Health, Insurance, and the Labor Market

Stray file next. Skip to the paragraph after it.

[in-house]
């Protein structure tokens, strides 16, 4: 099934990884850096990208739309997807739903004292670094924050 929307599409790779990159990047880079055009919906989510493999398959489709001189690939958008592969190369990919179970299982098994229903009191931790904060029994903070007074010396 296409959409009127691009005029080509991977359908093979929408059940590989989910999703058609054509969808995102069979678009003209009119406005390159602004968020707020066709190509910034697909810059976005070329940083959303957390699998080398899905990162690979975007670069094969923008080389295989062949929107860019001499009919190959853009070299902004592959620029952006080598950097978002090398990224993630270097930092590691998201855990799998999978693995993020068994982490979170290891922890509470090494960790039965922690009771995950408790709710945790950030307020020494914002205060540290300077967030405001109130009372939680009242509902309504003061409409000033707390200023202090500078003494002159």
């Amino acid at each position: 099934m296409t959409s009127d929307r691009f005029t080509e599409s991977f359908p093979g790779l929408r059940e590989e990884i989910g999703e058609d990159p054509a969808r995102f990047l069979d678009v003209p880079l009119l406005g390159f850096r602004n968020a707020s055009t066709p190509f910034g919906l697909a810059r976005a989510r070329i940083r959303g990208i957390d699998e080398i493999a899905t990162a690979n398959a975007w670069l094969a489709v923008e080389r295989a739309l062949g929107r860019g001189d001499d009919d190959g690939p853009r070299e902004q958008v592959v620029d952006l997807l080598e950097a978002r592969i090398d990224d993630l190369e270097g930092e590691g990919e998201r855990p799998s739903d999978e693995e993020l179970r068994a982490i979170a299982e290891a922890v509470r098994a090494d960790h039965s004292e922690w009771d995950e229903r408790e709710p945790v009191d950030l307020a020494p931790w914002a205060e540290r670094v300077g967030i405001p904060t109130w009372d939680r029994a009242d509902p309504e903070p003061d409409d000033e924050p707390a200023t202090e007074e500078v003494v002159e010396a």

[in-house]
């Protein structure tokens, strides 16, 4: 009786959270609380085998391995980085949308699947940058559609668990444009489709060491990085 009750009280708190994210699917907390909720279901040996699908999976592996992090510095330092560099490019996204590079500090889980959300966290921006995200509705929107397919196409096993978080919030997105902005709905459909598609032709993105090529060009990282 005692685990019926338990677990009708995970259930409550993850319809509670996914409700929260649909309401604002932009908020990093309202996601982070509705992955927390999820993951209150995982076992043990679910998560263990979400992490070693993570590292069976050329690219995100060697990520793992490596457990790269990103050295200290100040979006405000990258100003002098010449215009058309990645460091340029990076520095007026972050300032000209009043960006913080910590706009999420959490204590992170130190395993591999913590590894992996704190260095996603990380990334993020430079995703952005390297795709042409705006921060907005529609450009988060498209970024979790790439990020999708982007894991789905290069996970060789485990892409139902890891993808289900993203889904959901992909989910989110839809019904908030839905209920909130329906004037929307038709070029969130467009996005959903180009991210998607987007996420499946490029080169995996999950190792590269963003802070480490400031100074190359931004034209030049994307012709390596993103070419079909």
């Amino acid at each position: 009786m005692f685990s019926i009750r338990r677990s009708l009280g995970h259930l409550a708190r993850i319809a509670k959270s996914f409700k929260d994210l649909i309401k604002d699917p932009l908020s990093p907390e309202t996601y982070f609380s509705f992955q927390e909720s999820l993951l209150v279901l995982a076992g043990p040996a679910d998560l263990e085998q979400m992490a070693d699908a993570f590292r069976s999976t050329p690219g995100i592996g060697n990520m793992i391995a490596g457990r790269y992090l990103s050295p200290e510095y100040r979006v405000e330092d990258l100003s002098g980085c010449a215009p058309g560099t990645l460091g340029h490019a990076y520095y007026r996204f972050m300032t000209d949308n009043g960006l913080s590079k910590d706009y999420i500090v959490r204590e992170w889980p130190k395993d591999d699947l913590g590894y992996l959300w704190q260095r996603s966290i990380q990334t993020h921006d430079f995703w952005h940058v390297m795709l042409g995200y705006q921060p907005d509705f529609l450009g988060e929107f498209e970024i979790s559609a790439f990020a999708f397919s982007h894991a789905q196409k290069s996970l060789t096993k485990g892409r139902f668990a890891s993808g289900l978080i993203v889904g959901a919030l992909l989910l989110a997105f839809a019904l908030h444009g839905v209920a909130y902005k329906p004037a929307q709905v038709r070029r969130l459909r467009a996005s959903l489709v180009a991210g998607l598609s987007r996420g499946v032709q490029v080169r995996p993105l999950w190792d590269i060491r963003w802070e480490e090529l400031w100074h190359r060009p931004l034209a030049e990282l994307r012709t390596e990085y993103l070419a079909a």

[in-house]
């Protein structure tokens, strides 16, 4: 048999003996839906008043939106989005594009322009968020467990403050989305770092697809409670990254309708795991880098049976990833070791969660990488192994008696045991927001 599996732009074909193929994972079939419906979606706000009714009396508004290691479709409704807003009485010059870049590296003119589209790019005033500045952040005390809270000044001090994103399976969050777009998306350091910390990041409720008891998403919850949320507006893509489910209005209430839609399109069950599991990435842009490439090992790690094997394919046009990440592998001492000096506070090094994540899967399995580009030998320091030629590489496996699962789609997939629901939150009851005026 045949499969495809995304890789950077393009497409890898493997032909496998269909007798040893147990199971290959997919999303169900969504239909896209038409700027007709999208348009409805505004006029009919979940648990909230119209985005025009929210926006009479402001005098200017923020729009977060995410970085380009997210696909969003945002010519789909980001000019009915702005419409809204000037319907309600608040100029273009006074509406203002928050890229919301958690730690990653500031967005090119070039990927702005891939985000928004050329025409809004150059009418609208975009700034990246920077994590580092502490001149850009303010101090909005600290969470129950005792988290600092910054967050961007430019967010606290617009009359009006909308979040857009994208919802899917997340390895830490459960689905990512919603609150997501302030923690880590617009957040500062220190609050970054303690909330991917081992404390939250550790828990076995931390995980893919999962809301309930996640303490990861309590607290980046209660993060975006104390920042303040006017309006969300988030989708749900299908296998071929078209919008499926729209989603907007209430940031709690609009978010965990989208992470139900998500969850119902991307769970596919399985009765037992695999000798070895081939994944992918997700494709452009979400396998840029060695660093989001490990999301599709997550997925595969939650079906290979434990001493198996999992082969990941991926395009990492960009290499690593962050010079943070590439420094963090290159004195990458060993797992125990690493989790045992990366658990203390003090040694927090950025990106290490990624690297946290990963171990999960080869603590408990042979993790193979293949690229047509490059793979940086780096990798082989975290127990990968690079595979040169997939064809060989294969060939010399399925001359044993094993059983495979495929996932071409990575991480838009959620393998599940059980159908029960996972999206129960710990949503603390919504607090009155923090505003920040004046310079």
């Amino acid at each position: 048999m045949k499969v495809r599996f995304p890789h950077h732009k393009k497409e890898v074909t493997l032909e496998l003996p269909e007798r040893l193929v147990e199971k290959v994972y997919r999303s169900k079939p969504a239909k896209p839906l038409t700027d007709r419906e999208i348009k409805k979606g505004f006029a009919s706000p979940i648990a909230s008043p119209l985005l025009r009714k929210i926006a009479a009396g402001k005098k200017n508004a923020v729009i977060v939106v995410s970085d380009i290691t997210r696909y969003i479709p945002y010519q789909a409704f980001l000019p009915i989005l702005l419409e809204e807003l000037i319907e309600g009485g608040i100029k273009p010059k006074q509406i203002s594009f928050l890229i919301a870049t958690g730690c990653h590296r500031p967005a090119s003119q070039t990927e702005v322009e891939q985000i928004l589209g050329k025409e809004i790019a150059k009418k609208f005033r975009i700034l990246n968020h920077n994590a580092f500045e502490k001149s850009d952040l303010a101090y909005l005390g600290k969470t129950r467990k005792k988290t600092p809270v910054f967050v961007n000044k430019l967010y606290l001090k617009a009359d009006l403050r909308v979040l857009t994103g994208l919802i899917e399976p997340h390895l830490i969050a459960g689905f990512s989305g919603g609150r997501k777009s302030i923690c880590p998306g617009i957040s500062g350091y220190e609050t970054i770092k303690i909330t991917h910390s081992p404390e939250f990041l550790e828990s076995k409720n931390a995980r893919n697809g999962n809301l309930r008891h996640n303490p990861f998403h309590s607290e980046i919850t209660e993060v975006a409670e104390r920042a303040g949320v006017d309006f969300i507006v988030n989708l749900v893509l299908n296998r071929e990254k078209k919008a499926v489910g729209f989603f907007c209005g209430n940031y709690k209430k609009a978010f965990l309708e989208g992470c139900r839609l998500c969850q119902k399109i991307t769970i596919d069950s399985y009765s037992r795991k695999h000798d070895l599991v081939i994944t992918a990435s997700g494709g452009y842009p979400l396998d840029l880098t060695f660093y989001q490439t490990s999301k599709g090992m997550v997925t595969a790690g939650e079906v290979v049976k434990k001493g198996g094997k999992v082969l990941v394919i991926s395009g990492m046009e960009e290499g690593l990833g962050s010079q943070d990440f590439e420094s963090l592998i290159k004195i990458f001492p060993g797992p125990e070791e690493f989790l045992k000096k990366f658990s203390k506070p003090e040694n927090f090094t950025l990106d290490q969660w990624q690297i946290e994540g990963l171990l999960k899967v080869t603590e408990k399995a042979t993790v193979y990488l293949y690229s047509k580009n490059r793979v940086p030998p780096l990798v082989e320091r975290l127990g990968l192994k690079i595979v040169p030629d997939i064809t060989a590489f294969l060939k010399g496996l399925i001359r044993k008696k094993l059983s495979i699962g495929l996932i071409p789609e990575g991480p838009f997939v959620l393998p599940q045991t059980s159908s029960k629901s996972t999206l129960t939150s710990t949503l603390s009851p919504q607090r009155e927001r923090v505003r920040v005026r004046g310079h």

This session contains papers that evaluate the effect of physician learning on health outcomes, the effect of high temperature on worker health and the effect health insurance mandates on labor market outcomes. The first paper examines learning from success and failure in the context of coronary stenting in using 1995-2000 data from Florida. The author finds that physicians change the average difficulty of their caseloads depending on their cumulative successes and failures, and that the size of the adjustment depends on whether they are above or below social aspirations The second paper examines the effect of high temperatures on workers’ health and productivity also tests for nonlinearities in the health effects of high temperatures. Initial results suggest that worker health is compromised at temperatures above 90 degrees. In addition, there is no evidence that multiple consecutive hot days produce more severe health effects or that large temperature shocks are much more detrimental to worker health. The third paper evaluates the relationship between health insurance mandates and labor market outcomes with a sample of workers for whom employers can most easily adjust compensation (wage and non-wage) – new labor market entrants. Consistent with theory, the authors find evidence that employers adjust wages and hours to offset some of the cost associated with mandates. Overall, wages and hours decline by about 4 percent and 1 percent respectively in response to high cost mandates, and these effects dissipate with time spent in the labor market.